The Keys to Proper Breathing in Freestyle Swimming

The Keys to Proper Breathing in Freestyle Swimming

By Coach Liz Waterstraat

I’d argue that swimmers are some of the most disciplined and technical athletes out there. We hone our skills underwater and push our aerobic capacity with limited access to oxygen.

To that end, efficient, technical breathing is key to maximizing performance in the water. Here are a few simple, yet essential techniques to practice and refine while swimming freestyle.

Head Position 

As you move through the water, it’s important to keep your head in neutral position and in line with your spine. At the end of the pull phase, when it's time to breathe, turn your head slightly towards the side of the arm pulling through the water. 

Do NOT lift your head out of the water for a breath. That will disrupt your body position and put unnecessary strain on your neck. Think rotate. Rotate your face towards the arm and shoulder that is taking the stroke and pull in a quick breath. As you perfect your rotation, you will find that one eye out of the water, one in, laying flat on the ear is all you need.

Put into practice:

Grab a kickboard. As you push off from the wall, extend the board in front of you and begin to flutter kick. Keep your head in neutral position under the water. Exhale out of your nose/mouth completely and when you are ready for a breath, rotate your head to the side and breathe in. Repeat. You can practice inhaling on one side or alternating on both sides. 

Another drill for more novice swimmers is to hang off of the gutter (hands on gutter, body floating on water) and practice exhaling underwater (blow bubbles) then turning your head to breathe. This is helpful for those who have the tendency to lift their head before they breathe. 

Inhale Out (of the water), Exhale In (the water)

After you’ve filled your lungs and rotated your face back into the water, begin to exhale immediately. Blow bubbles from your nose and/or mouth and make sure you have completely emptied your lungs before coming up for a breath.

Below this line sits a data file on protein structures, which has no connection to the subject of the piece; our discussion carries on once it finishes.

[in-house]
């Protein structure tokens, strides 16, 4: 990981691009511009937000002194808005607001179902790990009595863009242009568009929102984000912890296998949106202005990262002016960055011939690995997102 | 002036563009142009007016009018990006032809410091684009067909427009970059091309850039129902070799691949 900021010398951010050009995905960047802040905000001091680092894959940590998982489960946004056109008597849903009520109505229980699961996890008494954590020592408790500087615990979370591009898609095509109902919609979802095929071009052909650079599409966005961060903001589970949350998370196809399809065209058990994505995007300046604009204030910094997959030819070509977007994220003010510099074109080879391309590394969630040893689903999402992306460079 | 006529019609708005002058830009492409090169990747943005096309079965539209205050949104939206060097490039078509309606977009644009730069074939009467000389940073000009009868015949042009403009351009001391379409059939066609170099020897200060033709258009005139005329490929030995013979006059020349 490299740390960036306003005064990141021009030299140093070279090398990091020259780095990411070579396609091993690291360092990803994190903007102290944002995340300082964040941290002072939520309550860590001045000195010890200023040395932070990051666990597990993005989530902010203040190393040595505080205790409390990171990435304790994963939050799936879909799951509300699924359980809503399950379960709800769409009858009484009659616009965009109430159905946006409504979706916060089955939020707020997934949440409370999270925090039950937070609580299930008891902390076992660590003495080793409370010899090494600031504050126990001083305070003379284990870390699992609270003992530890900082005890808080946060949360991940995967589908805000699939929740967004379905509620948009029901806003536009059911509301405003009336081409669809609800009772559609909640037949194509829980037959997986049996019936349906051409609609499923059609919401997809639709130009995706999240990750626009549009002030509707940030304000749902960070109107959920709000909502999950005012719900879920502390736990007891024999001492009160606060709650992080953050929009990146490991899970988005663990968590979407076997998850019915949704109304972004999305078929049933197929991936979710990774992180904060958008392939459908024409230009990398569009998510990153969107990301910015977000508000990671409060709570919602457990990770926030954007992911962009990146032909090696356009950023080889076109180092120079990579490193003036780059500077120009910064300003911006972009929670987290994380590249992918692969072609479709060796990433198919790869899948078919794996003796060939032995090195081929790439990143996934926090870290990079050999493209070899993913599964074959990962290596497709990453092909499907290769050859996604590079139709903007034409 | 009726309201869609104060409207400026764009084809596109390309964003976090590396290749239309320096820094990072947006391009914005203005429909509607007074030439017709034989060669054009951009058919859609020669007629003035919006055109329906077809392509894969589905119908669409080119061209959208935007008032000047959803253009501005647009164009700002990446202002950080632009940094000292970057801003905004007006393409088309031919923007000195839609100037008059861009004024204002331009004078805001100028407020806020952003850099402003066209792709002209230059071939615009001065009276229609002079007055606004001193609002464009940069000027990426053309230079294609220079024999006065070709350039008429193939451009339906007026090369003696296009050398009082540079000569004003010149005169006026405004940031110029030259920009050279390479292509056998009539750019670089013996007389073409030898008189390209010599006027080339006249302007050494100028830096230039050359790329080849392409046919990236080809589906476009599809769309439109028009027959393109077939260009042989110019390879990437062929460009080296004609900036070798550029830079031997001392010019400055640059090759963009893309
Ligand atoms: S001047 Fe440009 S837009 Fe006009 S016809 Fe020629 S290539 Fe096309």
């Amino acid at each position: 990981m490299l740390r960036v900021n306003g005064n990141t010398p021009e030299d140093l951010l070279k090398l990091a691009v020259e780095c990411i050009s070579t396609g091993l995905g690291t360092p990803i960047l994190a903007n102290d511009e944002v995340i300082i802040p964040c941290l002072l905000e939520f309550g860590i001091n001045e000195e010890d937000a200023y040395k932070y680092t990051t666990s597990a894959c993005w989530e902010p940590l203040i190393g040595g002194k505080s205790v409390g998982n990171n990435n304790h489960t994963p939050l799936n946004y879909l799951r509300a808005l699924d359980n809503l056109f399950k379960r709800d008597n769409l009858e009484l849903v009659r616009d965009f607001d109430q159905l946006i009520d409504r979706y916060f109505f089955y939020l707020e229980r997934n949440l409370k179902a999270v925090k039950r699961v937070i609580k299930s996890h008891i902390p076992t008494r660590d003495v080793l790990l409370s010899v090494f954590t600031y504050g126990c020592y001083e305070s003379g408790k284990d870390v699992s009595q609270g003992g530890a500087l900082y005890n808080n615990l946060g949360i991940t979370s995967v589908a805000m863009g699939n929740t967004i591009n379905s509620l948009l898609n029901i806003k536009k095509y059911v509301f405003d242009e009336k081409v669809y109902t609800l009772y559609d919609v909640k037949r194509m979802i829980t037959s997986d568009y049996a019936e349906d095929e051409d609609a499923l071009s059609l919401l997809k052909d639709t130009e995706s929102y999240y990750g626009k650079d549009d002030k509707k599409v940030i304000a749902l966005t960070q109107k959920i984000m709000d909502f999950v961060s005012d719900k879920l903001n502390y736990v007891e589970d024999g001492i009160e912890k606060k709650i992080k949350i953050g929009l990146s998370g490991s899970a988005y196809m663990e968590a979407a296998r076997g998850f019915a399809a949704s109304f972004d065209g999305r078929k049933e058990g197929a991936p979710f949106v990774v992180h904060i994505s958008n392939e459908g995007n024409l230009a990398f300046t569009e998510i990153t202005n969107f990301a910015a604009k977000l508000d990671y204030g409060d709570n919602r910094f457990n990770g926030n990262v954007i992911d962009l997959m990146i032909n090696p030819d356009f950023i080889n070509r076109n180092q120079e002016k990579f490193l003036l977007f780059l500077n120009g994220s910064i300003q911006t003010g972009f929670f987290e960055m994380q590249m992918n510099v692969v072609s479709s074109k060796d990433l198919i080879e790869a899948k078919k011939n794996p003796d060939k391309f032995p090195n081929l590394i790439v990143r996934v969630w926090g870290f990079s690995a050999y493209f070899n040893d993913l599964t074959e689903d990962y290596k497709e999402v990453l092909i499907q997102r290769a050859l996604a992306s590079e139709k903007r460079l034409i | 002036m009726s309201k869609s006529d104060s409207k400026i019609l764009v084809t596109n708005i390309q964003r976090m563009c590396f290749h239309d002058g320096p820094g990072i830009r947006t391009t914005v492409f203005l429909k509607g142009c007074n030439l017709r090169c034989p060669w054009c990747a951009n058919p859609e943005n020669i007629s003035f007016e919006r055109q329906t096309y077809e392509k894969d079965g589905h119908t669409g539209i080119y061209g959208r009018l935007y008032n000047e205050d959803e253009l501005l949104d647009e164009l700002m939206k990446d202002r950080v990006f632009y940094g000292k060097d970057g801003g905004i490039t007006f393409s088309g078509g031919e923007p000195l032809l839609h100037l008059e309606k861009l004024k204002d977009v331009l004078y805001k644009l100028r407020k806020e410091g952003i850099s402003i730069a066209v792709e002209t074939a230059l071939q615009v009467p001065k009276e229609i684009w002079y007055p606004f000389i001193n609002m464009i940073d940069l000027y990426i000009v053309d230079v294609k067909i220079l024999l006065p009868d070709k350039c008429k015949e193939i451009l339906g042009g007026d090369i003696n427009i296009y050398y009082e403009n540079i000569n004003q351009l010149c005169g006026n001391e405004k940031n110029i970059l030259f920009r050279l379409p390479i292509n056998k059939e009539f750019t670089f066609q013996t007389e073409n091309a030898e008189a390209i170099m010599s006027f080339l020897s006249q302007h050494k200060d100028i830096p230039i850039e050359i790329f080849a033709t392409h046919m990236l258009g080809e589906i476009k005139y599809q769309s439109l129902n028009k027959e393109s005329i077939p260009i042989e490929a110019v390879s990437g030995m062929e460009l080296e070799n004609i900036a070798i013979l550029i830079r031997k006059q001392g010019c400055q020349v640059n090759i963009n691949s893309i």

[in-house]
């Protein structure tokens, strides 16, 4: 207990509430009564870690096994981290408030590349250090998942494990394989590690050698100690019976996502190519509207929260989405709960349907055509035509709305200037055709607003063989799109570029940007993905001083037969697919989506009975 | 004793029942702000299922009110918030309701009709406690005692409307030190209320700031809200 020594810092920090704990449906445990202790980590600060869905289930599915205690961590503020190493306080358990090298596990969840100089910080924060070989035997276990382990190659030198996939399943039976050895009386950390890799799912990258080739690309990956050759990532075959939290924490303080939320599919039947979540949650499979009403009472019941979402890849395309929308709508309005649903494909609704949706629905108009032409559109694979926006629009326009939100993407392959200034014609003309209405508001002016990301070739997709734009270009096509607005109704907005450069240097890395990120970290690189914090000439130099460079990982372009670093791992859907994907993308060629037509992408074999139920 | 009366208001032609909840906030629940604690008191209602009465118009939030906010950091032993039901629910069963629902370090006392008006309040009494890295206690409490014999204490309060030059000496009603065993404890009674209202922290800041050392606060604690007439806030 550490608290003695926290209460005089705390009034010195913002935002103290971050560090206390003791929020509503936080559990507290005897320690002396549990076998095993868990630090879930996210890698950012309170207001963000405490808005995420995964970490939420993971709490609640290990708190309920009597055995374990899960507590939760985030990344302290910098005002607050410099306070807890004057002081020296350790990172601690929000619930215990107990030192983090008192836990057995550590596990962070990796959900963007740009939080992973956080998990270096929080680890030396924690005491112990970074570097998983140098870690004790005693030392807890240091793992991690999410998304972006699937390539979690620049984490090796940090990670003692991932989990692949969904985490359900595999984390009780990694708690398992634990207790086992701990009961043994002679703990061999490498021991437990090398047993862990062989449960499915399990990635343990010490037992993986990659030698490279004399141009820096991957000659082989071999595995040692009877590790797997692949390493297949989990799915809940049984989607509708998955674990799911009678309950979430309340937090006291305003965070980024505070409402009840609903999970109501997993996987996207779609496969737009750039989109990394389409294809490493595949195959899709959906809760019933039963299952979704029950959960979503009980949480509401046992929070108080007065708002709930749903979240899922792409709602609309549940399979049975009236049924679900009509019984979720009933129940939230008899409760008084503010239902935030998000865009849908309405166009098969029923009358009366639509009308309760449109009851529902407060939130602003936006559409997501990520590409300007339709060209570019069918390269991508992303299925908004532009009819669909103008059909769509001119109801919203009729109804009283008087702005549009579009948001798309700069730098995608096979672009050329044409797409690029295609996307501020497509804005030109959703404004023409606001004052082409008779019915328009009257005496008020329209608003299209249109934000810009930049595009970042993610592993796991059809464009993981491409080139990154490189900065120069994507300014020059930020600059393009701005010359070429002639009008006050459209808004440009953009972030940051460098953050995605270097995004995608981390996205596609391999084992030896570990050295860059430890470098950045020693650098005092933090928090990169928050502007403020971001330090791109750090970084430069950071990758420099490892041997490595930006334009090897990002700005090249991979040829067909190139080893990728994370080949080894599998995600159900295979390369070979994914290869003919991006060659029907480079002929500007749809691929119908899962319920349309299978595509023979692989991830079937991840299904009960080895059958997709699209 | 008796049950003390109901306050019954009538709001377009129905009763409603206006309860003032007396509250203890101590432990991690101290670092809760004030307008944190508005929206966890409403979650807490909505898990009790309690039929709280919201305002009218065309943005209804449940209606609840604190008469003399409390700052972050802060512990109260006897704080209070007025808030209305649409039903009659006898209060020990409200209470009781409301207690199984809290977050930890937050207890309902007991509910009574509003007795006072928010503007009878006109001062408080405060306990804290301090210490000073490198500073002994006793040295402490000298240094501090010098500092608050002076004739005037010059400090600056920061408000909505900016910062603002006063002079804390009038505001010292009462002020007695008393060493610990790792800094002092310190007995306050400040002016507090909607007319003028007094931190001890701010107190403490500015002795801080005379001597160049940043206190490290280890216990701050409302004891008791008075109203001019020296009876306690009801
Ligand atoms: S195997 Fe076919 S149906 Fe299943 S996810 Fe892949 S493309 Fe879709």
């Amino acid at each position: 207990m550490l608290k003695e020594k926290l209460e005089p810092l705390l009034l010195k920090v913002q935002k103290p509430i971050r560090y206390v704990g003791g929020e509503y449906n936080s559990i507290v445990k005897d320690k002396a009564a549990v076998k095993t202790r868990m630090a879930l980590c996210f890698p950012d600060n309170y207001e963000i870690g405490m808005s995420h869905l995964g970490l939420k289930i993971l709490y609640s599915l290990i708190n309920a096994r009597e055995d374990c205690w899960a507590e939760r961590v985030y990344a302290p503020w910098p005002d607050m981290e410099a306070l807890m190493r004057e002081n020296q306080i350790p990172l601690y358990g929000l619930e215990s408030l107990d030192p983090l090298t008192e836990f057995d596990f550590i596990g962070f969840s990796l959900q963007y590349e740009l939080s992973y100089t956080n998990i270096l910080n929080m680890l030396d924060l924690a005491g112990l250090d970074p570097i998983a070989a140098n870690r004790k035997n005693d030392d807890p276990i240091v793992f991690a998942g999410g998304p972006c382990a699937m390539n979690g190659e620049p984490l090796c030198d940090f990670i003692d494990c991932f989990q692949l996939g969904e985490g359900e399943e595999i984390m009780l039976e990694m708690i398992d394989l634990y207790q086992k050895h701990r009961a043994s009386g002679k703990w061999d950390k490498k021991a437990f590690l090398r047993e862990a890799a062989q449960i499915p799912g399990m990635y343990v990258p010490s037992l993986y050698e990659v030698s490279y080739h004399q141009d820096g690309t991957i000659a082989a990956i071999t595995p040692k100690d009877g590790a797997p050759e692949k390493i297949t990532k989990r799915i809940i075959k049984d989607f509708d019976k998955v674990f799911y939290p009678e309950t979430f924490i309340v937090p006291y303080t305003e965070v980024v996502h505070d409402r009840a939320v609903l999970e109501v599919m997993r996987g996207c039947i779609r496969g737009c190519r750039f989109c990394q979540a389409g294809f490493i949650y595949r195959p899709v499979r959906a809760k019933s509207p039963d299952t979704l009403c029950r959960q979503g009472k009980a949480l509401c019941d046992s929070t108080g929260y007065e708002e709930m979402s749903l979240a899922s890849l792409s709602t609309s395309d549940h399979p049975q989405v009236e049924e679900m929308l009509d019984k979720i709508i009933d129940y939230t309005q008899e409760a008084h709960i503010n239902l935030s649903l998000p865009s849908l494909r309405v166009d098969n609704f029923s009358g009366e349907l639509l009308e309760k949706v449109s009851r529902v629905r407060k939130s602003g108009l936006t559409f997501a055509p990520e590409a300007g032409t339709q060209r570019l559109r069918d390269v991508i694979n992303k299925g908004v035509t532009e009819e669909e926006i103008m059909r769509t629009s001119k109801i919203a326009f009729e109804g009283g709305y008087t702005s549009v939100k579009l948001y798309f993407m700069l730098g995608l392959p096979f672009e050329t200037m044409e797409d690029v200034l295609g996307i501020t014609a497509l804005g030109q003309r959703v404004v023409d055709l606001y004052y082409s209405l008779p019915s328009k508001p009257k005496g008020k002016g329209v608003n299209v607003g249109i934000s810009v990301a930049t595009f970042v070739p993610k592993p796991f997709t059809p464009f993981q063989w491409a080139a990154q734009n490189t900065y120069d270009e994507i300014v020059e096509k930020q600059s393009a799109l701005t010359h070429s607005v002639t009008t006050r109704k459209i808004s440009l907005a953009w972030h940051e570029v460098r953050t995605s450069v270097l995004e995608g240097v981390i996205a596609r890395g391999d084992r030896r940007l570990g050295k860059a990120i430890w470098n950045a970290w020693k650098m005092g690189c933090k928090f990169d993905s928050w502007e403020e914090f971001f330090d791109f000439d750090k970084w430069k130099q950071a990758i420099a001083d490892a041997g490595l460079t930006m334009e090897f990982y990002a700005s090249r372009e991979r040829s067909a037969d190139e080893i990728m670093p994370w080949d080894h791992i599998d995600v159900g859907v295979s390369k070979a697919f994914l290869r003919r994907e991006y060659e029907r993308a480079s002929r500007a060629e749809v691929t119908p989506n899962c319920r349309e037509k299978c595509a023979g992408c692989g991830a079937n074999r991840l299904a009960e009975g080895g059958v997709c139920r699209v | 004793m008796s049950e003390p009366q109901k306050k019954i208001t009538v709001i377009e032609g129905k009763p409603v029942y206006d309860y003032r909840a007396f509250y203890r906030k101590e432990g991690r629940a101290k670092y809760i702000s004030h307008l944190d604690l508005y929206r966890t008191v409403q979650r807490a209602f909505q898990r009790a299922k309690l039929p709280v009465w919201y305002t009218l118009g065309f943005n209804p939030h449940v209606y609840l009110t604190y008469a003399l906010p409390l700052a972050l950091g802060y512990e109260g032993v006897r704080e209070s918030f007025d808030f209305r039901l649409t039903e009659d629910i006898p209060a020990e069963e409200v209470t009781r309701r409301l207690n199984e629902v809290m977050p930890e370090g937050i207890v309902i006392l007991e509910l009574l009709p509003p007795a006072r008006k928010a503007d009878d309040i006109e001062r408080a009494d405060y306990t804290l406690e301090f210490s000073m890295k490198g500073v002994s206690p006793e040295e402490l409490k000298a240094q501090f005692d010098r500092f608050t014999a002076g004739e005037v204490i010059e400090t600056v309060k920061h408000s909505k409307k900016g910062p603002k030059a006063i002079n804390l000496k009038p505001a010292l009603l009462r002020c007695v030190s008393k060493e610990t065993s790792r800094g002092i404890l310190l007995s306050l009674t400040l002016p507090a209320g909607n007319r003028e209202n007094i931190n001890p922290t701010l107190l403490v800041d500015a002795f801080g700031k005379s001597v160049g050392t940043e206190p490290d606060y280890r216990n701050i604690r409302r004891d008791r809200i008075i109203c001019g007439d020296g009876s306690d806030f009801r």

You are never actually holding your breath while swimming. Rather, you are rhythmically breathing in and out throughout the duration of your time in the water. This is so important, and worth repeating: we do not hold our breath when we swim. Doing so creates a lot of tension and the build up of C02 which creates that burning, panicky feeling we often get in open water. Think of it as sneaking a breath when you turn your head to breathe; many mistakenly try to fill their lungs with air. 

Put into practice:

Start with a series of sink downs in the shallow end of the pool. The goal is to exhale strongly, consistently and completely as you reach the bottom of the pool. Notice how long it takes to exhale completely. 

Breathing Patterns

For most triathletes and distance swimmers, breathing every 2-3 strokes is optimal. For sprint/pool swimmers, they may benefit from breathing less frequently. 

It's important to include some practice where you vary or limit breathing patterns to get more comfortable with the possibility of missing a breath in open water. For example, breathing every 3-9 strokes teaches you how to properly exhale, relax through the exhalation and mentally work through any anxiety about missing or delaying the next breath. In open water, you must contend with bumps from other swimmers, chop in the water, etc., so this practice prepares you for these scenarios. 

Put into practice:

A pull buoy can make it easier to get the hang of breathing with different patterns but once comfortable, remove the pull buoy and swim.

One of the best ways to hone in your swim form is through a video form analysis. Check out Coach Liz's virtual packages here

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